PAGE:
4. Most enterprise companies, including Amazon, Oracle, Mcaffee, Juniper Networks, IBM, Cisco and Broadcom, have already been affected by the vulnerability, and chances are, as a veterinary practice, you use at least one of their services.

  5. Most software, including Atlassian, Amazon web servers Operating systems, cPanel, Debian, Ubuntu, Docker, F-secure products, MongoDB, Oracle software and Zoho, have already been affected. These software are used regularly by veterinary practices around the world.

What does the vulnerability do?

Log4J reach is great, and since it runs on millions of devices, hackers have been given an open door, where they can enter into any computer system and execute a malicious code.

Normally, Log4J logs events and keeps track of past events of a computer system. It is also important for system administrators when troubleshooting. Due to its functionality, it is able to go around any type of security measure, and hence, it does not require authorization when carrying out its tasks.

On December 9, a vulnerability was discovered by security researchers from Chinese tech company Alibaba, although some people have indicated that the vulnerability first appeared on a forum dedicated to the game Minecraft. The researchers indicated that Log4J was allowing unauthorized users to log malicious code into a computer system rather than an event.

The researchers found that, rather than the event being logged, the malicious code is executed, and can give access to hackers on every file, folder and software in a computer system. Researchers also found that the code also gave bad actors the ability to take control of servers or computer systems and lock out authorized users on a system with ease.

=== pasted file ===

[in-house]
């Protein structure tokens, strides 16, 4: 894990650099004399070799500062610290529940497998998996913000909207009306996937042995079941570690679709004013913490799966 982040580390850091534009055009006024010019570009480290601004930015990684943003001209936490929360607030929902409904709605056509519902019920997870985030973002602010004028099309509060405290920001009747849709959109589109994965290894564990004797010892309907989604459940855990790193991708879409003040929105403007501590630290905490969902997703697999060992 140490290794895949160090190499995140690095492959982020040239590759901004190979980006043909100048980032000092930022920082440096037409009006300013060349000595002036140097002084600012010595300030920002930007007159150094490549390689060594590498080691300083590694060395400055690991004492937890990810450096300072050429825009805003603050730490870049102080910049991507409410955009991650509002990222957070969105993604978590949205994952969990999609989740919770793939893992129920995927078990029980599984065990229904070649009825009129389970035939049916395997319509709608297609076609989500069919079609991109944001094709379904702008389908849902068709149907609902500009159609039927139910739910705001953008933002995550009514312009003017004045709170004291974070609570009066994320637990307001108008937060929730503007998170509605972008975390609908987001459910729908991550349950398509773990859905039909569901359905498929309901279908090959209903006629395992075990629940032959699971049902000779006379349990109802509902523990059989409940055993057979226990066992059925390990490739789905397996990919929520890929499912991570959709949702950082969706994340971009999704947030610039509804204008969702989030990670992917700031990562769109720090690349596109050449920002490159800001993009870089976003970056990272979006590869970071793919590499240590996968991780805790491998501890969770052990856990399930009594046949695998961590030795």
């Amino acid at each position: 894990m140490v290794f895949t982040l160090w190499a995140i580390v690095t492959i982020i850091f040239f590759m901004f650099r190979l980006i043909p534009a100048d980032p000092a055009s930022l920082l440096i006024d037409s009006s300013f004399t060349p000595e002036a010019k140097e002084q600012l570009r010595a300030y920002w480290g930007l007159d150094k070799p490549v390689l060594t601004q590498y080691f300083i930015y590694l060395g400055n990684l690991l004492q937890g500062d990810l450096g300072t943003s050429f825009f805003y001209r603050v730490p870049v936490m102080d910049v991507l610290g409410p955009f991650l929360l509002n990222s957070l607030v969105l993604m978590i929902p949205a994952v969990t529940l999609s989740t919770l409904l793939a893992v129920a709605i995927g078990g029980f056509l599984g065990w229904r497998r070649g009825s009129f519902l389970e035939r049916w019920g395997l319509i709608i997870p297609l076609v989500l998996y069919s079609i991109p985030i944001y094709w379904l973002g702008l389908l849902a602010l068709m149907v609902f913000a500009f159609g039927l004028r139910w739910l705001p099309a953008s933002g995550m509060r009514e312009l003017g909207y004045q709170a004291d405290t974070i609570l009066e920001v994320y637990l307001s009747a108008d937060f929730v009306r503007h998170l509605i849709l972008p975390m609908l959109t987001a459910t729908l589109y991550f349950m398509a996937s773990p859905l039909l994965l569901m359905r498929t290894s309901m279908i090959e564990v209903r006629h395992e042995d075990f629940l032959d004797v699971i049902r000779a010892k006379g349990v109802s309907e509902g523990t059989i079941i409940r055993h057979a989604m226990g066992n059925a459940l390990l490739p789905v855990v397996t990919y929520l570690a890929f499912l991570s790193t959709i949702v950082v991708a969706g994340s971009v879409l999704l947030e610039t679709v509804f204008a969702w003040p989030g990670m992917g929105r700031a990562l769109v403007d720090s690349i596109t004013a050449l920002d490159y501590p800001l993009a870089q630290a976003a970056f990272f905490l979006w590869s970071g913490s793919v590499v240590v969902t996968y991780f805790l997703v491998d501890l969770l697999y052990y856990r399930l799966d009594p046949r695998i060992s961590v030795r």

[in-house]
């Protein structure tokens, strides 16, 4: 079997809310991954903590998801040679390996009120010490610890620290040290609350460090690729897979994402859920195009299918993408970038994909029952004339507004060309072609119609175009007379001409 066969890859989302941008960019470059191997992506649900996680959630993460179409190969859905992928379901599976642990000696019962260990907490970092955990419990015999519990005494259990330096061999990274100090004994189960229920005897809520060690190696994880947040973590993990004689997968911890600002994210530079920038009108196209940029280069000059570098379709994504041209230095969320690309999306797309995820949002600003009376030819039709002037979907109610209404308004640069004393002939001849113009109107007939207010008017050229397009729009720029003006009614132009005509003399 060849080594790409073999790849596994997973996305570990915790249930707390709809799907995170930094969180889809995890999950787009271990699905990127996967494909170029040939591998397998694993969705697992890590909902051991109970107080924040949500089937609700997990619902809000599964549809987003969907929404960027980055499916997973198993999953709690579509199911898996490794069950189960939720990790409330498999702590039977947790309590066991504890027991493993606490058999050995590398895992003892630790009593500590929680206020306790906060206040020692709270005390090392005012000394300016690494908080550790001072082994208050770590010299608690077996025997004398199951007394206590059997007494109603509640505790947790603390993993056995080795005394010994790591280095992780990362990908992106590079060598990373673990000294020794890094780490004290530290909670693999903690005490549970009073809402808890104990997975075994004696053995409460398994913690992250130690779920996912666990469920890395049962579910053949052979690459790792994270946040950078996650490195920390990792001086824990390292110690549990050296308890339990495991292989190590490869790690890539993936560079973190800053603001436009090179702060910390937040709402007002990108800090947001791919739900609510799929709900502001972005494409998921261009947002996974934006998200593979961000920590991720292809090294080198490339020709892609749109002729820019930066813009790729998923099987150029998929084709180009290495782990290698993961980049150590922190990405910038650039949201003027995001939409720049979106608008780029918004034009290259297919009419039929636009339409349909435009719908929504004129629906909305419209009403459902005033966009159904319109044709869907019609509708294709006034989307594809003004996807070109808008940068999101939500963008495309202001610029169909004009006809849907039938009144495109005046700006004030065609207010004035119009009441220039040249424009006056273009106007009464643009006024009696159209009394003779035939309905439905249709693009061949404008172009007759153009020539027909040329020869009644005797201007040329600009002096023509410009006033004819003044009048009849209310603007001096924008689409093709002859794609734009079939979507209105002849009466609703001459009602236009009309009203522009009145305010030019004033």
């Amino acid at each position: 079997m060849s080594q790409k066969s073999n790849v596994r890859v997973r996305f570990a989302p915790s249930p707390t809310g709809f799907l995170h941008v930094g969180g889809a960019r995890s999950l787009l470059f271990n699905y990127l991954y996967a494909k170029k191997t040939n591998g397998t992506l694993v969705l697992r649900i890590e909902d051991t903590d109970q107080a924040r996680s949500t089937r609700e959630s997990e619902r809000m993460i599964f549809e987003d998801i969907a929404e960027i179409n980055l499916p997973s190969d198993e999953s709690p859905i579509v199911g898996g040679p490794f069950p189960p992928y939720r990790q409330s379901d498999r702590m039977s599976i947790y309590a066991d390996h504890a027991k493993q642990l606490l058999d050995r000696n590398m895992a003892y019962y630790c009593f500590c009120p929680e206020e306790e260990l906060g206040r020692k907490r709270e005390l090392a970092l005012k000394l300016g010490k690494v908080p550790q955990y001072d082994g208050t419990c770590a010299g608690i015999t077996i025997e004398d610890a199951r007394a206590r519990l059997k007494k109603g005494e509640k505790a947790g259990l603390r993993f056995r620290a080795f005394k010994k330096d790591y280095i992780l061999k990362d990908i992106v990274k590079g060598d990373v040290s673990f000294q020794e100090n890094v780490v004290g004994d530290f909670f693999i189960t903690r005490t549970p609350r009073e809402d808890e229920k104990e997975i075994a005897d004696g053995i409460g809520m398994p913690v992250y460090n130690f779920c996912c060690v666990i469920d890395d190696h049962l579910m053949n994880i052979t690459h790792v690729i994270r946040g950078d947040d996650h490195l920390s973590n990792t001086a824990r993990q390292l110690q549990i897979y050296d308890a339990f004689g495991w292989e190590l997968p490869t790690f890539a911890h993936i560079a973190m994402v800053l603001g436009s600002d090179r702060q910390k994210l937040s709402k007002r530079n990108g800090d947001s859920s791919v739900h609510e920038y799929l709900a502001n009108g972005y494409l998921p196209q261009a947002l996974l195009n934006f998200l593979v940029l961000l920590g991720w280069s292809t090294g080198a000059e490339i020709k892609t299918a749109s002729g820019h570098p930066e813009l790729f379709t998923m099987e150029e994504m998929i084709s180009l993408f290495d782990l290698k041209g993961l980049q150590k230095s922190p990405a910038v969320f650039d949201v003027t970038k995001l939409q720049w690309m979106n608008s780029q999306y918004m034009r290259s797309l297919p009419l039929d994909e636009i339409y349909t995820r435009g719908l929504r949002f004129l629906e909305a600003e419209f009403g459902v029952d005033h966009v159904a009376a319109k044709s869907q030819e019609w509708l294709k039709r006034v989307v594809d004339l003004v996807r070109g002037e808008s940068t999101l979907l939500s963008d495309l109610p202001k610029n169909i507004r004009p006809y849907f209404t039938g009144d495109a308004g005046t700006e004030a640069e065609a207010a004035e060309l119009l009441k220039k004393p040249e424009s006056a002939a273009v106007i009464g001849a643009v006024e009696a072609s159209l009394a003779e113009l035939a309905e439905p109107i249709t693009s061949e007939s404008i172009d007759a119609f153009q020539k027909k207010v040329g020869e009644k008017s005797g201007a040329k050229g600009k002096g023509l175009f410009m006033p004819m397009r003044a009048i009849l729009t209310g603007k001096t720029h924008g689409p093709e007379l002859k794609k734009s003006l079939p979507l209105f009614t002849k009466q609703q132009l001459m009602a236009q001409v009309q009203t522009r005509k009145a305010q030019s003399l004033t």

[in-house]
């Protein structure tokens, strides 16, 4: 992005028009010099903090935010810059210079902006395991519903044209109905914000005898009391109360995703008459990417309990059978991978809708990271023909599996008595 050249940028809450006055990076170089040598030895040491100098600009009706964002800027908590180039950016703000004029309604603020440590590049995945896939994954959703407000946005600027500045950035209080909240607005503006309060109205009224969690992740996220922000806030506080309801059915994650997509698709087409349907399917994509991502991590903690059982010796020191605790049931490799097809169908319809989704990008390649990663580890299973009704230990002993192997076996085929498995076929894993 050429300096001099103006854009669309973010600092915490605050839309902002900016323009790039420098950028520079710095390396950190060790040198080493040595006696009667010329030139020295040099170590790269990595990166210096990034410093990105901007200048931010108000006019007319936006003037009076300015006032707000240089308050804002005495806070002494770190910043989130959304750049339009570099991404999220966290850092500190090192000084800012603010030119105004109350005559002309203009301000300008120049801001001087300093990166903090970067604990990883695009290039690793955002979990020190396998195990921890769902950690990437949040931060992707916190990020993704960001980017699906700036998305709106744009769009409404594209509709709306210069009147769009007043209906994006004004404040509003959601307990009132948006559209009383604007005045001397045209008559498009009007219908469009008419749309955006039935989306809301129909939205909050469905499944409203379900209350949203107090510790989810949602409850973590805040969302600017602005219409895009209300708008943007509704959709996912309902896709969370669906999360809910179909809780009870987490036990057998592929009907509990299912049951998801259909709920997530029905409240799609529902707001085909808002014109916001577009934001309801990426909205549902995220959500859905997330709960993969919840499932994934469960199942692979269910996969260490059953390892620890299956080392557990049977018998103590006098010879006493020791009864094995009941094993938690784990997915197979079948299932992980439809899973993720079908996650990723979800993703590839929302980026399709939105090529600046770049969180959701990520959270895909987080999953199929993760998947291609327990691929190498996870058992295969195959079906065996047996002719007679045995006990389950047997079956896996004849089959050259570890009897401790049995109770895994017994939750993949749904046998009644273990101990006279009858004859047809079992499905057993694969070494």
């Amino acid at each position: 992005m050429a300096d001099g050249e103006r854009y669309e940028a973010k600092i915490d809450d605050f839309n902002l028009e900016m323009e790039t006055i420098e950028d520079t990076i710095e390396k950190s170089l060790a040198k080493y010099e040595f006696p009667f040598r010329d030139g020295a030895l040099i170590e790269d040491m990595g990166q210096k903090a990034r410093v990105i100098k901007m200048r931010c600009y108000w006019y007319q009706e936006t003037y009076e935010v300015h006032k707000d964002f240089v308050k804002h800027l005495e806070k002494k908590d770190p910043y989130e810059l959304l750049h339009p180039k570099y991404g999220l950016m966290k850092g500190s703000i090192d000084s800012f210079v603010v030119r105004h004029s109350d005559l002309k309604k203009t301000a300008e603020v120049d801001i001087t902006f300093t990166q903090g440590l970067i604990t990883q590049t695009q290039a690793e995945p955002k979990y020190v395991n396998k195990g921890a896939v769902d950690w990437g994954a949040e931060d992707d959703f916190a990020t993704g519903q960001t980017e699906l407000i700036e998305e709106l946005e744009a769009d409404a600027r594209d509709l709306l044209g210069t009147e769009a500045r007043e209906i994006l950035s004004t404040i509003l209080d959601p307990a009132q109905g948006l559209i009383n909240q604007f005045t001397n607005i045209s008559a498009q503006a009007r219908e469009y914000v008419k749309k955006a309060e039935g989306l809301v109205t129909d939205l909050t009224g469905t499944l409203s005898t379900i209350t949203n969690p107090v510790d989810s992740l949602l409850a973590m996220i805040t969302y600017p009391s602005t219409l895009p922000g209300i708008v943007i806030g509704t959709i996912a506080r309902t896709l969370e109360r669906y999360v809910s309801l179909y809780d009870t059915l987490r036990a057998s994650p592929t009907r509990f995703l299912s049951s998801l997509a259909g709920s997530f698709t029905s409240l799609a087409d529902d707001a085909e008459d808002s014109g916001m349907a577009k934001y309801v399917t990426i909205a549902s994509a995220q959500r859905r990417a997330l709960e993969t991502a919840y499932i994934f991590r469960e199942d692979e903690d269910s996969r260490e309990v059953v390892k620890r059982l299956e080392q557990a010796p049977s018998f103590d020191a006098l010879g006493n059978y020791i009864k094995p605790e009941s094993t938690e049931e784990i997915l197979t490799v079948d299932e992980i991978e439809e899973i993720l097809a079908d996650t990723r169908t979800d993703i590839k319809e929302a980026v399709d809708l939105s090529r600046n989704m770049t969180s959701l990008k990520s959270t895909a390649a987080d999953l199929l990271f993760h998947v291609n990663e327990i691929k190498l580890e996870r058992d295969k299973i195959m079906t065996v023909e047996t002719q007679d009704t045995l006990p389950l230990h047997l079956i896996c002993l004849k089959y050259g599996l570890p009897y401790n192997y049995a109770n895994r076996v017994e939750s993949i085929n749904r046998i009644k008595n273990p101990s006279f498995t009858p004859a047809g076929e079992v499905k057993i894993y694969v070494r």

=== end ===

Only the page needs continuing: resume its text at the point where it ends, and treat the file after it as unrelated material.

Log4J vulnerability a future headache for veterinary practices

Chances are you were not even aware that such a monumental cyberattack was underway, and companies were working around the clock to keep the hackers out and come up with patches, and that is where the problem lies.

Most veterinary practices still have no idea that their networks, computer systems and devices are now vulnerable to cyberattacs through the use of Log4J code. Although most companies have patched their systems, and Log4J has alreayd corrected the problem, veterinary practices will still continue using legacy systems and software that contain the easy to compromise Log4J script.

This means that, in months, and years to come, cyberattacks targeted at veterinary practices will be looking at whether your veterinary practice has the Log4J vulnerability, which they will be using to log into your systems.

Want to avoid all these problems? Update your software to the latest patched versions available, consult your cybersecurity experts for guidance and do research on the type of software that were most vulnerable to Log4J vulnerability. Failure to act quickly is a recipe for future disaster, which, unfortunately, will be your fault.